Saturday, 21 July 2012

Chocolate Macarons: Take One

So finally I worked up the courage to attempt french macarons. The problem with macarons are that you have so many articles that will say certain details are crucial to the perfect macaron and others that say they don't matter at all. 
So I decided to take the advice of one of my favourite bloggers:
And here is the series of (unfortunate?) events that occurred in the process of trying to make chocolate macrons.

Things I don't own and probably should have owned in order to make these macarons:
-Food Processor
-Kitchen Scale
-Large Round Tip (I usually just use the large coupler and it works just fine...)

Step one of the recipe was to grind the almonds into a powder. My blender has a grind button so it seemed simple enough until the blender stopped working and started smoking. After this catastrophe I needed to convert the weight measurements to cups which was partially done for me except the conversions provided did not match the conversions I found on websites I normally used for this kind of thing. So which was right? I went with cake journal on the conversions.

The meringues went okay. They were not as glossy as described in the recipe but they were stiff enough not to move when I flipped the bowl upside down. The problem was the consistency after folding in the dry ingredients was off. I find I often have this problem with folding because I tend to over-mix to ensure that is mixed enough. So the mixture turned out too thin and dripped everywhere while I was trying to pipe it. I mean globs the size of your fist on the counter, the roll of parchment paper and all over my hands.

So there were more problems with this recipe than things that went right so when I got 3 macarons out of the recipe I was kind of ecstatic! (Did I mention when making the the ganache the cream boiled over too?!) So next time I bake I need make sure to avoid ladders and black cats. Also I need to buy a couple things...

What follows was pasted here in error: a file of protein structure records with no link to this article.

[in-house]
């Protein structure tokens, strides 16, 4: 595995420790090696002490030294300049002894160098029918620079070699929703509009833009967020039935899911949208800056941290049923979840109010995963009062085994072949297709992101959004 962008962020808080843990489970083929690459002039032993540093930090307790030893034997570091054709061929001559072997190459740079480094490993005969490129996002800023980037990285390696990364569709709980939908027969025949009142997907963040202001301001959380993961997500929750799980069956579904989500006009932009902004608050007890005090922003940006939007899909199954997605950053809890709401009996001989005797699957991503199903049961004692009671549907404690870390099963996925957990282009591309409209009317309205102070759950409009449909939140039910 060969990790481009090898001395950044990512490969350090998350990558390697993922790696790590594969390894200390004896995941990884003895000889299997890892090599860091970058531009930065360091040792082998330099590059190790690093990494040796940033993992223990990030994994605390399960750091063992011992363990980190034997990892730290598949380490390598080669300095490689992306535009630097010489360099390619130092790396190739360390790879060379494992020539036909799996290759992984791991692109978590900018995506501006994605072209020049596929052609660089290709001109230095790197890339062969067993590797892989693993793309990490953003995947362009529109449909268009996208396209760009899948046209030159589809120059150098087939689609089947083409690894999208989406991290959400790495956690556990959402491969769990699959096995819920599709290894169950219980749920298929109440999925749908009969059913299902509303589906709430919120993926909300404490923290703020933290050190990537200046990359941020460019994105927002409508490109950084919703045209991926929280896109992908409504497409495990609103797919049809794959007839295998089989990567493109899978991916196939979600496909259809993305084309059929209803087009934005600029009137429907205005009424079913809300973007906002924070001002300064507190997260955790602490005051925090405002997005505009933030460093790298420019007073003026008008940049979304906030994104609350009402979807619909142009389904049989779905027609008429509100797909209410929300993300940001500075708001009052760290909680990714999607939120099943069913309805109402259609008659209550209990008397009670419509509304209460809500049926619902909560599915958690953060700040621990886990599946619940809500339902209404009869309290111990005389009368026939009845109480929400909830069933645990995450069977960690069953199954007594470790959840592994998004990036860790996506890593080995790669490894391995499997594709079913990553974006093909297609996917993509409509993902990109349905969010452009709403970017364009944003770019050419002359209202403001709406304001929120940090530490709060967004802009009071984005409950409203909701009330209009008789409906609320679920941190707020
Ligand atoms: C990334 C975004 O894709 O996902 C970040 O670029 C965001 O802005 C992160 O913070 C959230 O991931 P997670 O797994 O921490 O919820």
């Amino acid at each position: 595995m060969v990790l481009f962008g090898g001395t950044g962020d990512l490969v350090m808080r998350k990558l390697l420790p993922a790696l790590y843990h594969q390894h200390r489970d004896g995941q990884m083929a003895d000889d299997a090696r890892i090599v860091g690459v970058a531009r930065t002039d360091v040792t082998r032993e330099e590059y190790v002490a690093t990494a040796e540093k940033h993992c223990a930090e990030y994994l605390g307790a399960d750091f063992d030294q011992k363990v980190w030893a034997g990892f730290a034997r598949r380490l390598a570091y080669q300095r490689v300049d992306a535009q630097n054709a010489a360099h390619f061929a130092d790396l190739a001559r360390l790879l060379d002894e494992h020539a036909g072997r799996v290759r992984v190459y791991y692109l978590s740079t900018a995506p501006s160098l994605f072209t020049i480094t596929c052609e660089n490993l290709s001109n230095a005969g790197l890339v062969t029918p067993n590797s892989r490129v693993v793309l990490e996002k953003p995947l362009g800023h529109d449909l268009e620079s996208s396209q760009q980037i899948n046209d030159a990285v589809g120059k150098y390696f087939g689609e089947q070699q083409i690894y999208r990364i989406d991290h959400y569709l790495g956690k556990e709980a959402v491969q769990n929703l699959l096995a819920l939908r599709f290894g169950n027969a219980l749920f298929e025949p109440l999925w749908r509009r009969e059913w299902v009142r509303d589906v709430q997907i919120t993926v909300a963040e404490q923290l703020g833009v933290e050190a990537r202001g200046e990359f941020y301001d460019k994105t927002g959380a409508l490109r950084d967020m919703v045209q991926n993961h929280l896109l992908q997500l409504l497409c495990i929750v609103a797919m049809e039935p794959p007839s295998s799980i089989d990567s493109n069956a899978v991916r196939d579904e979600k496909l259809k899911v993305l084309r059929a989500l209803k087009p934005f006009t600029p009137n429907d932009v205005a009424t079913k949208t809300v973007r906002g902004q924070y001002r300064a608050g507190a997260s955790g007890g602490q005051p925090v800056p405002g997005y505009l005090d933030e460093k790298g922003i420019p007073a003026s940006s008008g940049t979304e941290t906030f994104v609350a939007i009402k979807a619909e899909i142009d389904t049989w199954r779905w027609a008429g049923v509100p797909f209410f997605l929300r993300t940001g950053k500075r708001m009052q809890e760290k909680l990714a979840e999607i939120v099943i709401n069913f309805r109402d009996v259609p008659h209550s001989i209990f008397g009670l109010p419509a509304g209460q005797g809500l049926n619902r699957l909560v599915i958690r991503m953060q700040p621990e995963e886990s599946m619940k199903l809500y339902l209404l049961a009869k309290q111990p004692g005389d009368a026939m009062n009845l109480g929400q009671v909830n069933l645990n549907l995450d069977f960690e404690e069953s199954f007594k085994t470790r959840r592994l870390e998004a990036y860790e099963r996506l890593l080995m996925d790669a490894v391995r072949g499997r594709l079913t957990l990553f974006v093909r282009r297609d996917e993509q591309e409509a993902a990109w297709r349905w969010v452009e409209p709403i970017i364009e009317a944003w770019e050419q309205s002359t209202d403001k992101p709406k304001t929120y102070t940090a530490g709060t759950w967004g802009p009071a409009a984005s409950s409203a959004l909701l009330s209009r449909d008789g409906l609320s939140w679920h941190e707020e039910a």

Sunday, 15 July 2012

Coconut and Pineapple Cupcakes

Since I've started working its been both hard to find the time to find something I want to bake as well as being able to organize the ingredients. But finally I had a whole weekend off! So I decided I would bake. I'd been eager to try and make french macarons but I'd been postponing it for a while (and I decided to do it again). Instead I decided to have something more refreshing since its become so hot and humid lately. 

About a month ago I bought the Hummingbird Bakery Cookbook and a recipe that had caught my eye was the coconut and pineapple cupcakes which reminded me and pina coladas and vacations. On the cover of the cookbook they have them decorated with shaved coconut and a small gumpaste rose and I thought they were adorable.

Coconut and Pineapple Cupcakes (makes "12", I got 10, from the Hummingbird Bakery Cookbook)

1 cup all-purpose flour
3/4 cup sugar
1 1/2 teaspoons baking powder
a pinch of salt
3 tablespoons unsalted butter
1/2 cup coconut milk (I used unsweetened)
1/2 teaspoon vanilla extract
1 egg
9 canned pineapple rings chopped into small pieces (we didn't use canned pineapple and used about a third of a pineapple)
shaved coconut for decoration

Preheat oven to 325.

Mix flour, sugar, baking powder, salt and butter in a mixer on slow until a sandy consistency is reached and the butter is no longer visible.

Mix coconut milk and vanilla together in a separate bowl and add to flour mixture, mixing on medium speed.

Add an egg and beat until fully combined, scraping the sides of the bowl with a spatula.

Divide the chopped pineapple into the fluted paper cups and add batter until 3/4 full. Bake for 20-25 minutes. I baked for about 30 (my oven usually takes longer) but found they still looked soft and "not ready" when I took them out however after cooling they lost that consistency. Then let cool on a wire rack.

For the frosting mix 2 cups of confectioners' sugar and 5 tablespoons of unsalted butter until combined  with the appearance of icing consistency. Slow the speed and add two tablespoons of coconut milk. Continue to beat, increasing the speed, until light and fluffy.